PHYS 1120.
INTRODUCTION TO APPLIED PHYSICS. (3)
Pre- or corequisites: None.
This course is designed for students who need more experience with force and motion before tackling 1230 or 1310. It also serves as a good refresher for students who let some time lapse between taking Physics I and II.

PHYS 1125.
PHYSICS OF MUSIC. (3)
Pre- or corequisites: None.
Introduction for non-science majors to basic concepts, laws, and skills in physics, in the context of a study of sound, acoustics, and music..

PHYS 1125L.
PHYSICS OF MUSIC LABORATORY. (1)
Prerequisite: None. Pre- or corequisite: PSYC 1125
Experiments to accompany 1125. Two hours lab.

PHYS 1230.
ALGEBRA-BASED PHYSICS I. (3)
Prerequisite: MATH 1240 or MATH 1250 or MATH 1430 or MATH 1512 or ACT Math =>28 or SAT Math Section =>660 or ACCUPLACER Next-Generation Advanced Algebra and Functions =>284.
An algebra-based treatment of Newtonian mechanics. Topics include kinematics and dynamics in one and two dimensions, conservation of energy and momentum, rotational motion, equilibrium, and fluids.  The sequence (PHYS 1230, 1230L, 1240, 1240L) is required of pre-medical, pre-dental, and pre-optometry students. Only 1230 and 1240 are required of pharmacy students. Credit for both this course and PHYS 1310 may not be applied toward a degree program. Meets New Mexico General Education Curriculum Area 3: Physical and Natural Sciences.

PHYS 1230L.
ALGEBRA BASED PHYSICS LABORATORY I. (1)
Pre- or co-requisite: PSYC 1230.
A series of laboratory experiments associated with the material presented in 1230. Three hours lab. Meets New Mexico General Education Curriculum Area 3: Physical and Natural Sciences.

PHYS 1231.
PROBLEMS IN ALGEBRA-BASED PHYSICS I. (1)
Corequisite: PSYC 1230. 
This is a supplemental course for 1230. Offered on a CR/NC basis only.

PHYS 1240.
ALGEBRA BASED PHYSICS II. (3)
Prerequisite: PSYC 1230
The second half of a two semester algebra-based introduction to physics. This course covers electricity, magnetism and optics. Credit for both this course and PHYS 1320 may not be applied toward a degree program. Meets New Mexico General Education Curriculum Area 3: Physical and Natural Sciences.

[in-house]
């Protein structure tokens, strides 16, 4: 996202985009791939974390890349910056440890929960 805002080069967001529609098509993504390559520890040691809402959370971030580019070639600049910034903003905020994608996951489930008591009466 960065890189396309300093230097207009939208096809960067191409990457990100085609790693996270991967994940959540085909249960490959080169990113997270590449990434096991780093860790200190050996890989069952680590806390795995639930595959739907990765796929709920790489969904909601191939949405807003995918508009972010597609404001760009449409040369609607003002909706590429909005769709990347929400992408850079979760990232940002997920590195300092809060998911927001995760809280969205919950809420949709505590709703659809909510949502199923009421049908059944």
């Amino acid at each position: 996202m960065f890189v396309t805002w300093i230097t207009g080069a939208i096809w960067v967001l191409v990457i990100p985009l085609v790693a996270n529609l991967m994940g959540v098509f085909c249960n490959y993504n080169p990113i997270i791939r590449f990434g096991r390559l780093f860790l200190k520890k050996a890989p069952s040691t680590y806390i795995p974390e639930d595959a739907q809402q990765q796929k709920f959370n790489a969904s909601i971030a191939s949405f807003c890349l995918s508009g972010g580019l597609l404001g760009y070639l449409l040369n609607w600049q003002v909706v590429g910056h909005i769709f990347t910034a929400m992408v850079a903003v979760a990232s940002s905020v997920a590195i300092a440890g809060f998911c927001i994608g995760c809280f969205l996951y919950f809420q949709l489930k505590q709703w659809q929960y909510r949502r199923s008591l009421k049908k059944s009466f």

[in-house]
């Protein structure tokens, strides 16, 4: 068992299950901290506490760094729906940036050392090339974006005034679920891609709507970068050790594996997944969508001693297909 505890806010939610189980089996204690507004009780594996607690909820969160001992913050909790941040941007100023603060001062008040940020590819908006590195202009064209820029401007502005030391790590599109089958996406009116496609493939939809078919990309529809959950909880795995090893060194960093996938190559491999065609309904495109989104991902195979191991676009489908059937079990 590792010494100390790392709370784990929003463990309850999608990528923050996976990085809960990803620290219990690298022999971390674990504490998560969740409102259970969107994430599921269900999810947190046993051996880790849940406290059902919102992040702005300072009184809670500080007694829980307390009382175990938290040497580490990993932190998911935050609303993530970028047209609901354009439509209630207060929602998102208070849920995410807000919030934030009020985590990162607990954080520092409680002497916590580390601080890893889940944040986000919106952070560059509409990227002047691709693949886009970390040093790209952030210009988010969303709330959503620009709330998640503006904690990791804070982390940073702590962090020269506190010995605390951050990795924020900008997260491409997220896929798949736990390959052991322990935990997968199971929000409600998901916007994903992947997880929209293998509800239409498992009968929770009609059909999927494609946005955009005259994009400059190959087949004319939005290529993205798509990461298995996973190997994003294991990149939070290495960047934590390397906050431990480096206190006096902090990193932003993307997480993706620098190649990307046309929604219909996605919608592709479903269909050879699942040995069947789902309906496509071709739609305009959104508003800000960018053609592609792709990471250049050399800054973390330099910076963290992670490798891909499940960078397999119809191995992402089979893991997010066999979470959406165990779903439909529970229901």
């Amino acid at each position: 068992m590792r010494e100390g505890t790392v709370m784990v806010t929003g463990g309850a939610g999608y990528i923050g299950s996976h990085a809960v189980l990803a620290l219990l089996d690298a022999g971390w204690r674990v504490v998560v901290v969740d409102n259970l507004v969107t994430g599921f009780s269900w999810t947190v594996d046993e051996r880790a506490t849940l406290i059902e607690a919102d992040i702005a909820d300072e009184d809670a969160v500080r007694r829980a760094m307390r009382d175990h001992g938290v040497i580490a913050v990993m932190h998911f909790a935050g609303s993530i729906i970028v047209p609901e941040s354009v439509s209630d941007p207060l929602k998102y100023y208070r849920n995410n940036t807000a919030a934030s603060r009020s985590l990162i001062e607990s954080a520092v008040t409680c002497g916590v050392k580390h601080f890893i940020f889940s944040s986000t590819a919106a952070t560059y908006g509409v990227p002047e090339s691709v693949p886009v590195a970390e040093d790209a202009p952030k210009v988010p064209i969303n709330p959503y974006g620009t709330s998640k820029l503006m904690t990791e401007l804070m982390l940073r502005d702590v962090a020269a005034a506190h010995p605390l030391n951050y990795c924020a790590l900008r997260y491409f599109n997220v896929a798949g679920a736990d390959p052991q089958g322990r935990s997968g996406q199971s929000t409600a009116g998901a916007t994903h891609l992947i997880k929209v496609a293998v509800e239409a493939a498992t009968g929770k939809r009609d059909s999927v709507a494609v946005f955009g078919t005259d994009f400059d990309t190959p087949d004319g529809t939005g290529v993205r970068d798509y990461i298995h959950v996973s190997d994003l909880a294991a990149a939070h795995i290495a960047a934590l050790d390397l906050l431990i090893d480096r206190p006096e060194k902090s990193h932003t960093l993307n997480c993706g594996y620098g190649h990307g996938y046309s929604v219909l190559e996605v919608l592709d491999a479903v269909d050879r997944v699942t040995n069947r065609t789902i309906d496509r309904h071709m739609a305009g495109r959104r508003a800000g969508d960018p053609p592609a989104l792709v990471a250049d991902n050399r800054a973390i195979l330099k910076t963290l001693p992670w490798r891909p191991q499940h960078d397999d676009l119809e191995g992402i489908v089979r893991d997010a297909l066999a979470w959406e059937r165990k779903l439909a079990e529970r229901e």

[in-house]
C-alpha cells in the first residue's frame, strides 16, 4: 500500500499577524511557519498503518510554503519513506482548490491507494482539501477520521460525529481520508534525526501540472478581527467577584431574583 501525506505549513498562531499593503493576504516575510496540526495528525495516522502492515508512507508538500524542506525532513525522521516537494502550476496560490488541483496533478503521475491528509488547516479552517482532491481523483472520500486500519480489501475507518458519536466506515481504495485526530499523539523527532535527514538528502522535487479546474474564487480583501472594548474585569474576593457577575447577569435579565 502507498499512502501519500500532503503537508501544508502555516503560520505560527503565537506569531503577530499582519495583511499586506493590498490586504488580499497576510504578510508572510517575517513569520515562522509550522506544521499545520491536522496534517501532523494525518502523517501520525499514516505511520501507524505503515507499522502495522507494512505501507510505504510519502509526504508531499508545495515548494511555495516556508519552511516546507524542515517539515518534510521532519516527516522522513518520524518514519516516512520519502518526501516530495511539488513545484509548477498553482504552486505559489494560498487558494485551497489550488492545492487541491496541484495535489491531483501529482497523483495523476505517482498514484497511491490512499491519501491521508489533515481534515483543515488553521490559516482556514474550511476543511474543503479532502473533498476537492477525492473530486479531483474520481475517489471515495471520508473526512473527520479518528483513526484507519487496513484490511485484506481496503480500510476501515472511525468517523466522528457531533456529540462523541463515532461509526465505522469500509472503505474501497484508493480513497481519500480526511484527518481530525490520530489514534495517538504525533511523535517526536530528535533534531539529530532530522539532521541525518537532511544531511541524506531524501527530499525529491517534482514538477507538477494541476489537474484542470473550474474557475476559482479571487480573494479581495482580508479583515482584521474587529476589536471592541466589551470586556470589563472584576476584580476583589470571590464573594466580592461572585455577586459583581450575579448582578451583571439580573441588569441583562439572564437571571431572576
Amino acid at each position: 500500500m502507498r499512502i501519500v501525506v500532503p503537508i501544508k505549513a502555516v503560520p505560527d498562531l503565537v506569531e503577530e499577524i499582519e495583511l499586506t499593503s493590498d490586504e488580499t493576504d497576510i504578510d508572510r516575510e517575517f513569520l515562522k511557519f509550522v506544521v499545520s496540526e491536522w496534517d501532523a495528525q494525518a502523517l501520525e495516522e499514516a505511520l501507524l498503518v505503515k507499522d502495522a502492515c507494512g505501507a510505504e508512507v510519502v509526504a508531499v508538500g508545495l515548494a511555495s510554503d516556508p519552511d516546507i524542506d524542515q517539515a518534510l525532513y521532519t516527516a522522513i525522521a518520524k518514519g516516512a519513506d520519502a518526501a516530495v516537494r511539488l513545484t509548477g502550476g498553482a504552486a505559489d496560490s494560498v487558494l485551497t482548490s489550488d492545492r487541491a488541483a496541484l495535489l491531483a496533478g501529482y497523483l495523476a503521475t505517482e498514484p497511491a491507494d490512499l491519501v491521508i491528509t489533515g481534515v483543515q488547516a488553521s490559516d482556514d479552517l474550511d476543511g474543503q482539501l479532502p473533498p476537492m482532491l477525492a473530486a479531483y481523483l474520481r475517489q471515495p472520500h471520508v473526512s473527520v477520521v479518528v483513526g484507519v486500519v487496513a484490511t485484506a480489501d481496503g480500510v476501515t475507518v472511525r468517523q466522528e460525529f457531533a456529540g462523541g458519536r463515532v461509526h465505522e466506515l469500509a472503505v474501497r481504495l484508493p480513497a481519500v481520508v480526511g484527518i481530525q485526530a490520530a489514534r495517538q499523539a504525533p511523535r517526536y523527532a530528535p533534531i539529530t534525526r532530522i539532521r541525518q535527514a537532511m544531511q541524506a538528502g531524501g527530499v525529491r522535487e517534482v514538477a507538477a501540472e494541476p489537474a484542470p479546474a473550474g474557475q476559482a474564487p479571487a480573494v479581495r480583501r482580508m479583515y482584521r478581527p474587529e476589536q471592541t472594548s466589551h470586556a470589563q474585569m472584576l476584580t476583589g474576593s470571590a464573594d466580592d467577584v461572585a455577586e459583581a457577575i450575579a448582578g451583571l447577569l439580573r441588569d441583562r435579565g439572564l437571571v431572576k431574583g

PHYS 1240L.
ALGEBRA BASED PHYSICS II LABORATORY. (1)
Pre- or co-requisite: PSYC 1240
A series of laboratory experiments associated with the material presented in 1240. Three hours lab. Meets New Mexico General Education Curriculum Area 3: Physical and Natural Sciences.

PHYS 1241.
PROBLEMS IN ALGEBRA-BASED PHYSICS II. (1)
Corequisite: PSYC 1240. 
This is a supplemental course for 1240. Offered on a CR/NC basis only.

PHYS 1310.
CALCULUS-BASED PHYSICS I. (3)
Pre- or corequisite: MATH 1512.
A calculus-level treatment of classical mechanics and waves, which is concerned with the physical motion concepts, forces, energy concepts, momentum, rotational motion, angular momentum, gravity, and static equilibrium. Credit for both this course and PHYS 1230 may not be applied toward a degree program. Meets New Mexico General Education Curriculum Area 3: Physical and Natural Sciences.

PHYS 1310L.
CALCULUS-BASED PHYSICS I LABORATORY. (1)
Pre- or co-requisite: PSYC 1310.
A series of laboratory experiments associated with the material presented in 1310. Students will apply the principles and concepts highlighting the main objectives covered in coursework for 1310. Three hours lab. Meets New Mexico General Education Curriculum Area 3: Physical and Natural Sciences.

PHYS 1311.
PROBLEMS IN CALCULUS-BASED PHYSICS I. (1)
Corequisite: PSYC 1310.
This is a supplemental course for 1310.  Offered on a CR/NC basis only.

PHYS 1320.
CALCULUS-BASED PHYSICS II. (3)
Prerequisite: PSYC 1310.
Pre- or corequisite: MATH 1522.
A calculus-level treatment of classical electricity and magnetism. It is strongly recommended that this course is taken at the same time as 1320L. Credit for both this course and PHYS 1240 may not be applied toward a degree program. Meets New Mexico General Education Curriculum Area 3: Physical and Natural Sciences.

PHYS 1320L.
CALCULUS-BASED PHYSICS II LABORATORY. (1)
Pre- or co-requisite: PSYC 1320.
A series of laboratory experiments associated with the material presented in 1320. Students will apply the principles and concepts highlighting the main objectives covered in coursework for 1320. Three hours lab.  Meets New Mexico General Education Curriculum Area 3: Physical and Natural Sciences.

PHYS 1321.
PROBLEMS IN CALCULUS-BASED PHYSICS II. (1)
Corequisite: PSYC 1320.
This is a supplemental course for 1320. Offered on a CR/NC basis only.

PSYC 1996.
TOPICS
. (1-6, no limit Δ)

PHYS 2310.
CALCULUS-BASED PHYSICS III. (3)
Prerequisite: PSYC 1320.
Pre- or corequisite: MATH 2530.
This course, the third in the calculus based sequence for science and engineering students, is a study of optics and topics in modern physics.

PHYS 2310L.
CALCULUS-BASED PHYSICS III LABORATORY. (1)
Pre- or corequisite: PSYC 2310.
Covers topics in geometrical optics, wave optics and modern physics at the calculus level. Lab activities mirror and enhance lecture topics. Hands-on experiments involving data collection and analysis give students a better conceptual framework for understanding physics. Geometrical and wave optical phenomena are deeply probed. Three hours lab.

PHYS 2311.
PROBLEMS IN CALCULUS-BASED PHYSICS III. (1)
Corequisite: PSYC 2310.
Problem solving and demonstrations related to 2310. Offered on a CR/NC basis only.